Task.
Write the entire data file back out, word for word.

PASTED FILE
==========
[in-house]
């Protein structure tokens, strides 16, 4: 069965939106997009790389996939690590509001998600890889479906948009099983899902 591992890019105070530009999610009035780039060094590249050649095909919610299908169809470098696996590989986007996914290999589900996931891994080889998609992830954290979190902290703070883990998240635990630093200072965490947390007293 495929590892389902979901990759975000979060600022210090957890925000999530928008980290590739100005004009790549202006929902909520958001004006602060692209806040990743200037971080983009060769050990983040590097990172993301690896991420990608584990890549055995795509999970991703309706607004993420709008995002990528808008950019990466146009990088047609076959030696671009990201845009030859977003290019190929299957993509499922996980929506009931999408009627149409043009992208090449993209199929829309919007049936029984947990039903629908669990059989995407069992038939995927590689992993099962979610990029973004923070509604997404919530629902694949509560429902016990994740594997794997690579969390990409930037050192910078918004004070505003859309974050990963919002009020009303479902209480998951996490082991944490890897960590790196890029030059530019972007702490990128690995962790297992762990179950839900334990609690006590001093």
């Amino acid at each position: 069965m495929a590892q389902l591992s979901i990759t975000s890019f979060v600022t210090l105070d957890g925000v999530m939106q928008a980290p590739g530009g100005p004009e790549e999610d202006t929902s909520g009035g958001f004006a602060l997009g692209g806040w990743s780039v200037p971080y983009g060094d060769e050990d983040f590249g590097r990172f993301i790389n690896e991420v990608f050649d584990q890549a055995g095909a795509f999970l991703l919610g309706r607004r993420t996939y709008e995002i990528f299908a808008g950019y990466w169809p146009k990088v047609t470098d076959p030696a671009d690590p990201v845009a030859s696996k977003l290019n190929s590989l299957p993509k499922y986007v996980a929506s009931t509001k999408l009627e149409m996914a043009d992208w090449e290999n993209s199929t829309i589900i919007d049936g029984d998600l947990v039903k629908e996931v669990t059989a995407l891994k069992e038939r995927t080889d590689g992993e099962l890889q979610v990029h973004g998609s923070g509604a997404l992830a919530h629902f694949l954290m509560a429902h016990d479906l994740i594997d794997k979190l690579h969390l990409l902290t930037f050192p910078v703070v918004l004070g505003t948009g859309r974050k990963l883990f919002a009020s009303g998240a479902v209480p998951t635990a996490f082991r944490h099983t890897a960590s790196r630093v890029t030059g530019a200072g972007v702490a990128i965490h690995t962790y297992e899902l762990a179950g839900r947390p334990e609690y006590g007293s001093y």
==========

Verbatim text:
[in-house]
């Protein structure tokens, strides 16, 4: 069965939106997009790389996939690590509001998600890889479906948009099983899902 591992890019105070530009999610009035780039060094590249050649095909919610299908169809470098696996590989986007996914290999589900996931891994080889998609992830954290979190902290703070883990998240635990630093200072965490947390007293 495929590892389902979901990759975000979060600022210090957890925000999530928008980290590739100005004009790549202006929902909520958001004006602060692209806040990743200037971080983009060769050990983040590097990172993301690896991420990608584990890549055995795509999970991703309706607004993420709008995002990528808008950019990466146009990088047609076959030696671009990201845009030859977003290019190929299957993509499922996980929506009931999408009627149409043009992208090449993209199929829309919007049936029984947990039903629908669990059989995407069992038939995927590689992993099962979610990029973004923070509604997404919530629902694949509560429902016990994740594997794997690579969390990409930037050192910078918004004070505003859309974050990963919002009020009303479902209480998951996490082991944490890897960590790196890029030059530019972007702490990128690995962790297992762990179950839900334990609690006590001093």
């Amino acid at each position: 069965m495929a590892q389902l591992s979901i990759t975000s890019f979060v600022t210090l105070d957890g925000v999530m939106q928008a980290p590739g530009g100005p004009e790549e999610d202006t929902s909520g009035g958001f004006a602060l997009g692209g806040w990743s780039v200037p971080y983009g060094d060769e050990d983040f590249g590097r990172f993301i790389n690896e991420v990608f050649d584990q890549a055995g095909a795509f999970l991703l919610g309706r607004r993420t996939y709008e995002i990528f299908a808008g950019y990466w169809p146009k990088v047609t470098d076959p030696a671009d690590p990201v845009a030859s696996k977003l290019n190929s590989l299957p993509k499922y986007v996980a929506s009931t509001k999408l009627e149409m996914a043009d992208w090449e290999n993209s199929t829309i589900i919007d049936g029984d998600l947990v039903k629908e996931v669990t059989a995407l891994k069992e038939r995927t080889d590689g992993e099962l890889q979610v990029h973004g998609s923070g509604a997404l992830a919530h629902f694949l954290m509560a429902h016990d479906l994740i594997d794997k979190l690579h969390l990409l902290t930037f050192p910078v703070v918004l004070g505003t948009g859309r974050k990963l883990f919002a009020s009303g998240a479902v209480p998951t635990a996490f082991r944490h099983t890897a960590s790196r630093v890029t030059g530019a200072g972007v702490a990128i965490h690995t962790y297992e899902l762990a179950g839900r947390p334990e609690y006590g007293s001093y």